Gum Disease and Pancreatic Cancer
Inflammation and bacteria may play key roles.
Pancreatic cancer is the fourth leading cause of cancer death in the United States, killing over 30,000 people a year. It's a particularly lethal form of cancer because by the time it's discovered it's usually advanced and many patients survive only a few months after they are diagnosed.
In my columns on dLife, I've talked about the various diseases that affect people with diabetes and also about the role that gum disease plays in the severity of those diseases. Well there's also a link between gum disease and pancreatic cancer – as well as other forms of cancer.
If you've ever known anyone who has had pancreatic cancer, you know how deadly it is. And if you've had a friend or family member experience this disease you know it's painful and fast moving. Like a lot of cancers, smoking is a major risk factor. Other risk factors are obesity, type 2 diabetes, insulin resistance, and our old nemesis – gum disease.
Health Professionals Follow-Up Study Linkage
Medical researchers first began to link gum disease and pancreatic cancer as part of the Health Professionals Follow-Up Study, which was started in 1986. The study group is made up of 51,529 men working in the health professions in the United States. Over a six-year period, starting in 1996, 216 study participants were confirmed with pancreatic cancer, 67 of whom had gum disease.
What did the researchers think might be a factor in the pancreatic cancer-gum disease link? Well they have a couple of theories. One involves systematic inflammation – which I've talked about in detail in my column titled Links Between Diabetes and Gum Disease – The Inflammation Response. Inflammation, they believe, may play a key role in the development of pancreatic cancer.
But inflammation isn't the only reason researchers think that gum disease and pancreatic cancer may be related. People with gum disease also have high levels of oral bacteria in their mouths as well as carcinogenic nitrosamines. These, researchers suggest, may interact with gastric acids and play a role in developing pancreatic cancer as well.
After adjusting for age, smoking, diabetes, body mass index and other factors, researchers concluded that men with gum disease had a 63 percent higher risk of developing pancreatic cancer than those who did not have gum disease. Even among subjects who never smoked, gum disease was associated with a two-fold increase in the risk of pancreatic cancer.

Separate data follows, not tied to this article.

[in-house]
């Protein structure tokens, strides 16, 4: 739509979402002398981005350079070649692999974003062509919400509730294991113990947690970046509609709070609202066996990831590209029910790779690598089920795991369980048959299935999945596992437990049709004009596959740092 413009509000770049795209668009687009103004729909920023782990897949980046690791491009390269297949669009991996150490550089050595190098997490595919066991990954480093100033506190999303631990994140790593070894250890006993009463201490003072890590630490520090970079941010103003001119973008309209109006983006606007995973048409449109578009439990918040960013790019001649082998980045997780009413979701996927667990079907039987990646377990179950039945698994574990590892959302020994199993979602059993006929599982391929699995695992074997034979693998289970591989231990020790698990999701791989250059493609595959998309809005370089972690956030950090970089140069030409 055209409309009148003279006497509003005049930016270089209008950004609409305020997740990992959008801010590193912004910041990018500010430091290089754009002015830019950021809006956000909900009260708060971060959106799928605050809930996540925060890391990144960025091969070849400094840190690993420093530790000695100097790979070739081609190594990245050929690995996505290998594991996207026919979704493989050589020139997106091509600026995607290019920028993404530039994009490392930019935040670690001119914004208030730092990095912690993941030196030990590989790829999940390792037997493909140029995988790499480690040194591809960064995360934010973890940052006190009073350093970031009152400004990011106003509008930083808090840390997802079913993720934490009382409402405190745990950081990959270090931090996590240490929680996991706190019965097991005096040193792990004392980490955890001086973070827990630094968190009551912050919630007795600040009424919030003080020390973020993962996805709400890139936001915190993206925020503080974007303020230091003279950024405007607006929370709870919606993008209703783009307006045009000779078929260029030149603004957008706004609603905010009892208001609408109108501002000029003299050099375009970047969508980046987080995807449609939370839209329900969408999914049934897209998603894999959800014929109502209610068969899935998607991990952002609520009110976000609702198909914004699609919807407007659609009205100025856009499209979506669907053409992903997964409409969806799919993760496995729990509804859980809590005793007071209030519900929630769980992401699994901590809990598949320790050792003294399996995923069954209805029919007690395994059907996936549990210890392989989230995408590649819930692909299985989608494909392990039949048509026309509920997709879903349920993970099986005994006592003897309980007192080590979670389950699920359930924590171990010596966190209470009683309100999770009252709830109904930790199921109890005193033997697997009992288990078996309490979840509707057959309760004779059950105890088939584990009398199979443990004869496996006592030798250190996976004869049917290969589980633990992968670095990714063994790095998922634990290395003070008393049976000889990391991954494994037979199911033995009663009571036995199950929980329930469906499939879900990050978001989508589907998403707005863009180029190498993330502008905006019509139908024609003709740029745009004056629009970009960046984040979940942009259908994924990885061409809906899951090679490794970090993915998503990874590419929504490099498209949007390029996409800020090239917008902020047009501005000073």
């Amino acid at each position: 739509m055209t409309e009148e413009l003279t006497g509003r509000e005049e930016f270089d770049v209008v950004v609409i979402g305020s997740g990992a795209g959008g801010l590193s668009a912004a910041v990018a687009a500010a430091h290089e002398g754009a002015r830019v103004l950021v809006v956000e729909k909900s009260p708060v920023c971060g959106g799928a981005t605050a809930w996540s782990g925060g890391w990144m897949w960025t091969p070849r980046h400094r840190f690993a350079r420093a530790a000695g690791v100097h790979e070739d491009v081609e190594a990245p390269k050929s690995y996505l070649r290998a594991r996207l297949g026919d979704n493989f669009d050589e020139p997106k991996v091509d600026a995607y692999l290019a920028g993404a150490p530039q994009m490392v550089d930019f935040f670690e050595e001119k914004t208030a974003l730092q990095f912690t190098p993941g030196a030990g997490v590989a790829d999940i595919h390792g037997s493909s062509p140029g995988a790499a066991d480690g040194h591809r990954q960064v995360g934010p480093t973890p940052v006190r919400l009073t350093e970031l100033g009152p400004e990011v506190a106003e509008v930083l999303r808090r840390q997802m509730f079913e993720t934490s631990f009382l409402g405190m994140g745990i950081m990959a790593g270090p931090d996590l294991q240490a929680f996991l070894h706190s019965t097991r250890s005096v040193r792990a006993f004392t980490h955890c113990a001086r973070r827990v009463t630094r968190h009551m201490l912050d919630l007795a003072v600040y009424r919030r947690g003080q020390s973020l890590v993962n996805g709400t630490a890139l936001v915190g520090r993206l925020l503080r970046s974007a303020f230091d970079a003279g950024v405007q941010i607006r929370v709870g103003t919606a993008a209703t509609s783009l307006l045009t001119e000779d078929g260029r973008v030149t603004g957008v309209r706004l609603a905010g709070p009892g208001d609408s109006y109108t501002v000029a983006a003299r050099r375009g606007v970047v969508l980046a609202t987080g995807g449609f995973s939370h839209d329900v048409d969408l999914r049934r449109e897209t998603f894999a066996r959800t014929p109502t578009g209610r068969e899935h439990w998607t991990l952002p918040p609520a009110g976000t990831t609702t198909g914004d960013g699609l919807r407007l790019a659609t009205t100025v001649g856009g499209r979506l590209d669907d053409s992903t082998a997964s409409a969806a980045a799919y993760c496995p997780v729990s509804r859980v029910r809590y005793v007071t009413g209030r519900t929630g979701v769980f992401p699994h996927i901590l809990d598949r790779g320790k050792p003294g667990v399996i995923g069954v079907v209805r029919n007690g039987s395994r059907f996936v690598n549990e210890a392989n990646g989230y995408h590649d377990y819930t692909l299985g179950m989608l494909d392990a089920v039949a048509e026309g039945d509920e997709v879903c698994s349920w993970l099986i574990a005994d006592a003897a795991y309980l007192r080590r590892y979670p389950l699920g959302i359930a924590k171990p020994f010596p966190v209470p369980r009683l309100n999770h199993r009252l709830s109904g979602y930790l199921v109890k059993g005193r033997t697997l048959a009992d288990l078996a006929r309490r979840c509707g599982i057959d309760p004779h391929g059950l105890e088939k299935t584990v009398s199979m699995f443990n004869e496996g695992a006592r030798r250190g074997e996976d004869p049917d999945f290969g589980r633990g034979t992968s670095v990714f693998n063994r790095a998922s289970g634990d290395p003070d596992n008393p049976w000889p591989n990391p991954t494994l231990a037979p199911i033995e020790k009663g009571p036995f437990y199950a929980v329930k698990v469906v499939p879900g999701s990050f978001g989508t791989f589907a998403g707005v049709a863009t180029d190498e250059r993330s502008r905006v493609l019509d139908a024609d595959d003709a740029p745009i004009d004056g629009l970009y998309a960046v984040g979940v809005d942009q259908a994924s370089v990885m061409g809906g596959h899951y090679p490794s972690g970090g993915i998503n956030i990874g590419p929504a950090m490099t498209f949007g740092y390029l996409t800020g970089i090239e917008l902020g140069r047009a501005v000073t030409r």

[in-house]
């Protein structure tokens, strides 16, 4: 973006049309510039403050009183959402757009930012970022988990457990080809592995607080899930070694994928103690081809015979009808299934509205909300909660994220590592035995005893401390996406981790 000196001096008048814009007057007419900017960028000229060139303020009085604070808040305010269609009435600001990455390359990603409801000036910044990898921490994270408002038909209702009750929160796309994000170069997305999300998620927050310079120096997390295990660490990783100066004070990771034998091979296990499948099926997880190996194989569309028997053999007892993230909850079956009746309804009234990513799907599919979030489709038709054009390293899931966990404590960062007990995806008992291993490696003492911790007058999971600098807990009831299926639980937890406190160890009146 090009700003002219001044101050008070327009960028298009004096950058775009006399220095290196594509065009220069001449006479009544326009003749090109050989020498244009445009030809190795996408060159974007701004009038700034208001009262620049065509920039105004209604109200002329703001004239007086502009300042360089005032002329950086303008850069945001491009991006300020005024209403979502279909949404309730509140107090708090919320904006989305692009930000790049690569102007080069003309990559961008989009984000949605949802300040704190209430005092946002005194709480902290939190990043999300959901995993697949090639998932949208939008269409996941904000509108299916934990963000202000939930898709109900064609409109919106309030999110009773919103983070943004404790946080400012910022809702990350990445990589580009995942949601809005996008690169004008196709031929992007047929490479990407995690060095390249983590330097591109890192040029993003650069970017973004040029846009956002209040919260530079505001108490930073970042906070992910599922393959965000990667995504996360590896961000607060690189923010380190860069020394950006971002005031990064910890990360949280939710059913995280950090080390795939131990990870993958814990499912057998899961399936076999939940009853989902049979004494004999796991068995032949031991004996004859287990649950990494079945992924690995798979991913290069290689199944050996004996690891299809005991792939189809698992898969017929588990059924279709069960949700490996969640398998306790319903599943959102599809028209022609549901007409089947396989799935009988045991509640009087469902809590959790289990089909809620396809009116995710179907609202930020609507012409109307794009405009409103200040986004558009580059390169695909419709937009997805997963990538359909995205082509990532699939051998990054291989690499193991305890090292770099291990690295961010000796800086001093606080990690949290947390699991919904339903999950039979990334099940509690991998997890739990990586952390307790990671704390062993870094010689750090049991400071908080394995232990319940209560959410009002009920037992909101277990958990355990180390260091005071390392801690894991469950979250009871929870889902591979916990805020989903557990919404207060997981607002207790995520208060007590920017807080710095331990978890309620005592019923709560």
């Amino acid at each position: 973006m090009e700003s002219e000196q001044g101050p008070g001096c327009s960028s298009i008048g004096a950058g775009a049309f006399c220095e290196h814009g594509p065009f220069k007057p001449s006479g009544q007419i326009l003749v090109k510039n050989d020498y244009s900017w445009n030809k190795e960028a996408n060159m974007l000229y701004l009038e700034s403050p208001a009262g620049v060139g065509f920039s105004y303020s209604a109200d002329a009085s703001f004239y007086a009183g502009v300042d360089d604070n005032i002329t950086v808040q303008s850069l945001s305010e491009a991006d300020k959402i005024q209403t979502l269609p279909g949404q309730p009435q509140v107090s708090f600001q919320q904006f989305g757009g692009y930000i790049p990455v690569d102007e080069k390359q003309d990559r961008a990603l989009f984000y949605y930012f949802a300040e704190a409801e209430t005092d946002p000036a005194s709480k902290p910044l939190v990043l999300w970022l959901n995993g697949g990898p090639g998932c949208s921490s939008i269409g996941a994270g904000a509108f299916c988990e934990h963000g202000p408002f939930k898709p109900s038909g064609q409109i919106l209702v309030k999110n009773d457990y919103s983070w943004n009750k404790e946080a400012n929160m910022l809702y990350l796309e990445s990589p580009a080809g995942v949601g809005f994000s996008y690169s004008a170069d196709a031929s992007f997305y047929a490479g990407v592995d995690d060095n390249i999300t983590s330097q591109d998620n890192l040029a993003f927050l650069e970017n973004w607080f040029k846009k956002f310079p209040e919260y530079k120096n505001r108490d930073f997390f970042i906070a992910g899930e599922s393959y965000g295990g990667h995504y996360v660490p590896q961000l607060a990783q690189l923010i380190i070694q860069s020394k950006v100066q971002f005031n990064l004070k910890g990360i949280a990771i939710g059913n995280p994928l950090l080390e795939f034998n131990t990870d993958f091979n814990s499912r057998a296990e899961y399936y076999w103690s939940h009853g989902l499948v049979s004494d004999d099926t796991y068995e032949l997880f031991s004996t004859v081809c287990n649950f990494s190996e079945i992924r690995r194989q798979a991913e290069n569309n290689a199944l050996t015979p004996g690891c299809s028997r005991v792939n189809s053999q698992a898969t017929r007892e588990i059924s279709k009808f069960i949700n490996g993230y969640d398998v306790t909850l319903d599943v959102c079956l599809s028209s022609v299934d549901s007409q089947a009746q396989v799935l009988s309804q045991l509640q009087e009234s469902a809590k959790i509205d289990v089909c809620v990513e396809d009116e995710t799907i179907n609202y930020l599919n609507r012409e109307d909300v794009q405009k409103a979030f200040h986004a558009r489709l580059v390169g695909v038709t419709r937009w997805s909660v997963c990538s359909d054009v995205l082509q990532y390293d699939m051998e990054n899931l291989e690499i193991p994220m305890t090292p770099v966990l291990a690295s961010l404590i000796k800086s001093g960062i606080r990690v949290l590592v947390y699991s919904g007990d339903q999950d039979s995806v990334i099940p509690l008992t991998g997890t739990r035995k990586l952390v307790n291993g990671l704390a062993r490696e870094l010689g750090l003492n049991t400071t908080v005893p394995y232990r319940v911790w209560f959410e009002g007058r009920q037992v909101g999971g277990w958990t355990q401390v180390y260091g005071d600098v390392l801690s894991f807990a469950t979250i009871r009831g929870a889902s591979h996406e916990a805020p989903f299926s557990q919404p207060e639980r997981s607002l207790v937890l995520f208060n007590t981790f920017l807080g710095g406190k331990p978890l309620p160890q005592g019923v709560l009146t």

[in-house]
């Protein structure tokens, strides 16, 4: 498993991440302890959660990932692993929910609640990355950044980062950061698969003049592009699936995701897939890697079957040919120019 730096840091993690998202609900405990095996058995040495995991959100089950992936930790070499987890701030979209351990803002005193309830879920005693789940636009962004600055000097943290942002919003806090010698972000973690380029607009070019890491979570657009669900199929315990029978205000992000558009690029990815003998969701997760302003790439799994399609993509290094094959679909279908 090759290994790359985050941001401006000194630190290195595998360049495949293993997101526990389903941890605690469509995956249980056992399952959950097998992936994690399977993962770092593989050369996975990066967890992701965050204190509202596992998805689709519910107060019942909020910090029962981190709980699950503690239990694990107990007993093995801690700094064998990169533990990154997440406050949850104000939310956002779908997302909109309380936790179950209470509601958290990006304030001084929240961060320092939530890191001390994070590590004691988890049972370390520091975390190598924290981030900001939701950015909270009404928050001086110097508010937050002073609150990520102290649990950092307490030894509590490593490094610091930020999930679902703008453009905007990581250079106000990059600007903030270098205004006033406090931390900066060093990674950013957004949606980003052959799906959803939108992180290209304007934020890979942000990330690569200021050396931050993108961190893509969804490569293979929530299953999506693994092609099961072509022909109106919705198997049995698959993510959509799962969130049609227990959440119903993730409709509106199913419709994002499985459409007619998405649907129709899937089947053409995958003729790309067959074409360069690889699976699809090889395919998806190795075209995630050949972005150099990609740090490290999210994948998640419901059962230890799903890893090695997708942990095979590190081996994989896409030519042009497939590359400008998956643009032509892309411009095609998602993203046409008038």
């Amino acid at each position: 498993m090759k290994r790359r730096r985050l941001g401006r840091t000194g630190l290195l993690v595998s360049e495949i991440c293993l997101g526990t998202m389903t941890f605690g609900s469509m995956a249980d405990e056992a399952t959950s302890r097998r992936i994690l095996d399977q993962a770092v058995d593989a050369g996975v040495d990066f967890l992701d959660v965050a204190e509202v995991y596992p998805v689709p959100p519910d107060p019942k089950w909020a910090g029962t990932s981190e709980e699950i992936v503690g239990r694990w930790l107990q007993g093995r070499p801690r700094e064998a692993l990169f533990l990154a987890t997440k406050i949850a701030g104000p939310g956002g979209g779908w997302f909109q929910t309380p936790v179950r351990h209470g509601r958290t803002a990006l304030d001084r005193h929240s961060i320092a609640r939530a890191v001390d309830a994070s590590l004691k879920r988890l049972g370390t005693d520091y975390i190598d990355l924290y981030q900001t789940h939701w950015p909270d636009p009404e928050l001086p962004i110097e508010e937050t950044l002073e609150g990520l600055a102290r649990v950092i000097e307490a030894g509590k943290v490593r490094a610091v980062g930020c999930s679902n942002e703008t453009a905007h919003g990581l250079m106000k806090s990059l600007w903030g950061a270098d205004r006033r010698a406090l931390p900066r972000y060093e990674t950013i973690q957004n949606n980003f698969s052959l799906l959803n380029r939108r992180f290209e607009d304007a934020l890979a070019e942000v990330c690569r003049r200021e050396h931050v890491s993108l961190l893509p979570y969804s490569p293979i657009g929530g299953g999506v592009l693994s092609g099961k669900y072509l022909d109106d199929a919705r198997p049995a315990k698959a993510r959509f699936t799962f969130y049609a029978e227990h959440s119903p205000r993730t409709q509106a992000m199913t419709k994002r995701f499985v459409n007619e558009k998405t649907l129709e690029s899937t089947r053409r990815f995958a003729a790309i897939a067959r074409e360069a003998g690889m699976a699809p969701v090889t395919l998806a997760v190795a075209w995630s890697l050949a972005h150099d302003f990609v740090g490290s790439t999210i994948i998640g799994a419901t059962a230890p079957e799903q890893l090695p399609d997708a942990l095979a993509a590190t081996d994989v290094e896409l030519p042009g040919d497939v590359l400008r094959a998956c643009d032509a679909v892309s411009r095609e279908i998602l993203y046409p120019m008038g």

That's certainly something to be concerned about because there are other links between diabetes and pancreatic cancer – and there are links between gum disease and diabetes as well. Certainly more research is necessary, and researchers caution that they have no evidence that gum disease is a cause of pancreatic cancer. But, given what we do know about the effect of gum disease on blood sugar control and the links between gum disease and a host of other diseases, can you think of any more compelling reason for careful home oral health care and regular dental checkups?
For more information about dental care for people who have diabetes, visit http://www.dentistryfordiabetics.com and Dr. Martin's blog, http://www.dentistryfordiabetics.com/blog.
To learn more about the two-way connection between diabetes and gum disease, check out the other columns here on dLife or Dr. Martin's book, Don't Sugar Coat It.
NOTE: The information is not intended to be a replacement or substitute for consultation with a qualified medical professional or for professional medical advice related to diabetes or another medical condition. Please contact your physician or medical professional with any questions and concerns about your medical condition.
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